Can you remember a time when you were drawn into a shop by a clever window display? Or perhaps put off from entering somewhere new by a confusing store front?  This power of first impressions applies to the online world as much as it does to the high street, and it doesn’t just concern ecommerce stores.  Service businesses should be equally aware of the impression that their website gives to potential clients, in particular your home page which is where the majority of visitors will likely enter your site.

You wouldn’t expect customers to visit a dated shop, and you wouldn’t invite clients into an unkempt office.  So if you present your potential customers with a tired, difficult to navigate  website, don’t be surprised if they don’t stick around.

Anyone who is undecided about your business can be drawn in or put off by your website, gleaning all that they feel they should know from a simple glance.  So does your website communicate your brand values, current offers, or popular services? If you are unsure, let’s dive into how to create the ‘shop window’ experience for your website.

Think about your customers

Firstly, before you get carried away with any big changes, make sure your website appeals to your target market.  Just as the window display of a baby clothing store is made to make new parents go ‘aww!’ so your website should draw in your target audience. Think of it as your business values meeting the values of the customers you want to attract.

Move with the times

For ecommerce stores, ensure that your home page reflects the current events and seasons, whether it’s a Valentine’s Day banner, or a badge supporting an awareness month.  Just as you would change a physical shop window display to keep up with the seasons, make sure your website stays relevant.

While you may not have a Valentine’s Day special for your service based businesses, keep up with the changing times, and make sure the first image your visitors see isn’t a dated award nomination!

Update your website regularly

That doesn’t mean that you have to wait for a special occasion like Christmas to change things on your website.  Instead you should make sure to refresh your offers, banners, products and news articles regularly.

As well as enticing new customers to explore further, repeat customers will learn that visiting your website frequently will be of value.  If the home page looks the same every time they stop by, there is little chance of them becoming regular visitors.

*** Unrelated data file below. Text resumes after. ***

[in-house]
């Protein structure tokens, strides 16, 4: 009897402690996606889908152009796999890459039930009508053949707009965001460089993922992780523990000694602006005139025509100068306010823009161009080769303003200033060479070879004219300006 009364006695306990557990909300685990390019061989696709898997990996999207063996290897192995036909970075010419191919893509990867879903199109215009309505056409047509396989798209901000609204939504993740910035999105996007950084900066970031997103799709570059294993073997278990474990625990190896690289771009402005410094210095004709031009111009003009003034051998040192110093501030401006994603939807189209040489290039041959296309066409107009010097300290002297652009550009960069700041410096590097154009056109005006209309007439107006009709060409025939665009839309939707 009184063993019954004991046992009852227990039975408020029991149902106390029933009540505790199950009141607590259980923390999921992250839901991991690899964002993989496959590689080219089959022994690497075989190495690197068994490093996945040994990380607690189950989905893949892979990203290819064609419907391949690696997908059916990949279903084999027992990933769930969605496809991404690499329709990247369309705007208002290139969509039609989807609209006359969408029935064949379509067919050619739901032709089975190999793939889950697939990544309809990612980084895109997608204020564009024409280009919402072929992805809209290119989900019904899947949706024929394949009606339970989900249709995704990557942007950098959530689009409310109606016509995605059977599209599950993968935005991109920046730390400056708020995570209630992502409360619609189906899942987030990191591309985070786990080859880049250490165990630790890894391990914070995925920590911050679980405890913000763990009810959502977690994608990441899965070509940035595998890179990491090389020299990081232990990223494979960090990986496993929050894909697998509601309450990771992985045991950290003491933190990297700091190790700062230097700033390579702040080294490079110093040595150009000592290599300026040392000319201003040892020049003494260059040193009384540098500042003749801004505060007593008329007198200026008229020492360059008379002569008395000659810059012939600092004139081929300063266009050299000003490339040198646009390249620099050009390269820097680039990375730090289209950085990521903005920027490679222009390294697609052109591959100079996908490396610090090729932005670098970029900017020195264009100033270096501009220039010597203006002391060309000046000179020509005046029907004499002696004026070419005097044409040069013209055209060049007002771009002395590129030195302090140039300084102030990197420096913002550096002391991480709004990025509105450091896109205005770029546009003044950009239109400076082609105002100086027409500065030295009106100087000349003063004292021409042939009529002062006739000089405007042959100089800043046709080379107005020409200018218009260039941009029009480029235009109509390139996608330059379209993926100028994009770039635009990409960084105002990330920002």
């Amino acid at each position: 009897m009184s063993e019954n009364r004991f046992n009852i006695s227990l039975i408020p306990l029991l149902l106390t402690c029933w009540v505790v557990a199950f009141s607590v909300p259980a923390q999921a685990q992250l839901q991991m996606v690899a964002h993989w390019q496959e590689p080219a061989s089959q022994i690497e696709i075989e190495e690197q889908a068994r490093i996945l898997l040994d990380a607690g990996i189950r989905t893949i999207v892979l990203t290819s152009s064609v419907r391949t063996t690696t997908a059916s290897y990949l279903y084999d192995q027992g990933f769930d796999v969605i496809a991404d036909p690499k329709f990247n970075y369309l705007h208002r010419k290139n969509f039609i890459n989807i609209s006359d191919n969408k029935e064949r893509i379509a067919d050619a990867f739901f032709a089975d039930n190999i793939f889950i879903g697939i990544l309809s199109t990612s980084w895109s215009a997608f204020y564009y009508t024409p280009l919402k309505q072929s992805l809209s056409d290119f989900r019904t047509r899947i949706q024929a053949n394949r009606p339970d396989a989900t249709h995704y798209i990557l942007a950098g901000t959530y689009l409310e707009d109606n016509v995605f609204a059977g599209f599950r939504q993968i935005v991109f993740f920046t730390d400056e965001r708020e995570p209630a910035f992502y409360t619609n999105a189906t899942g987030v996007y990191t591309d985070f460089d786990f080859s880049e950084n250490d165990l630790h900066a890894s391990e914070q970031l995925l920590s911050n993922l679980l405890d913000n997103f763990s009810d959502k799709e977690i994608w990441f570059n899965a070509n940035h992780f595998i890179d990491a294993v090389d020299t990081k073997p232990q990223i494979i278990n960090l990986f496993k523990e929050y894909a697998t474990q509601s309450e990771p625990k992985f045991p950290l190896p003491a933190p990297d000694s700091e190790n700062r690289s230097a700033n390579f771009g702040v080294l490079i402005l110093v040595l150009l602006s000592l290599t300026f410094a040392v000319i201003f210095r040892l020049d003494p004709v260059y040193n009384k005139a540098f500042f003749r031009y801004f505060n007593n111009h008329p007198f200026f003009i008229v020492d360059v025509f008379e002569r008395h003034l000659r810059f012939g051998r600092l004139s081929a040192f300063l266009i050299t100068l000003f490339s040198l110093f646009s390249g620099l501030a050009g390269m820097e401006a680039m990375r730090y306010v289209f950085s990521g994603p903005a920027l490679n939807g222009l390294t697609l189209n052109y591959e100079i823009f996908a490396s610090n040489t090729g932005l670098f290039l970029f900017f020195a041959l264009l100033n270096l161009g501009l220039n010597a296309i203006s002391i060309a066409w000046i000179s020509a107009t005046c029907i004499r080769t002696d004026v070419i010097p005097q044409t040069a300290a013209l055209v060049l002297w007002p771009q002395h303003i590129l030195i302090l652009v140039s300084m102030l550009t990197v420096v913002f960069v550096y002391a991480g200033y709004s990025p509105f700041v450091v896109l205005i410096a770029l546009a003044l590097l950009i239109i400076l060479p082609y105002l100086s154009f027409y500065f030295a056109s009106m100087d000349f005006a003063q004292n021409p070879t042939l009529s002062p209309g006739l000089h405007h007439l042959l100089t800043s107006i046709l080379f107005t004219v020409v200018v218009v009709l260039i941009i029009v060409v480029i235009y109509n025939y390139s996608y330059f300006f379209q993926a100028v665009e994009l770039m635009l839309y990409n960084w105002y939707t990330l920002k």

Updating your imagery and text regularly will not only encourage visitors to come back again, it will also assist your SEO efforts as search engines prioritise fresh content.

Stand out from the crowd

Finally, don’t look like everyone else.  Imagine your website as a store front on a packed high street – how will you make it stand out from the shops around you?

It may seem like a lot of effort, but the more work you put into your website ‘shop window’ on a regular basis, the greater rewards you will reap.

Are you feeling inspired and thinking of injecting some fresh thinking into your website? Get in touch with our team and find out how we can help. Email or call us on 01600 891525.


A Step By Step Guide to Outsourcing to a Marketing Agency

Like hiring staff, outsourcing is never an easy decision for a business owner to make – there are lots of things to weigh up and consider.  So when you do finally decide to take the plunge and outsource to a marketing agency, it’s worth making sure you are doing everything you can to make the partnership a success.

STEP 1. Decide what you will be outsourcing

As well as defining your budget you need to decide what marketing you can (and should) keep inhouse.  It’s important to be realistic about your resources and your talents.  If you aren’t sure what you can handle, then you should be honest about this when you start to engage with agencies.

STEP 2. Choose your stakeholders

The easiest way to get the best out of your relationship with an agency is to make it clear who will interact with them and who will be required to approve budgets, outputs and anything else.  Clearly defined roles are key to success so nail it down before you do anything else.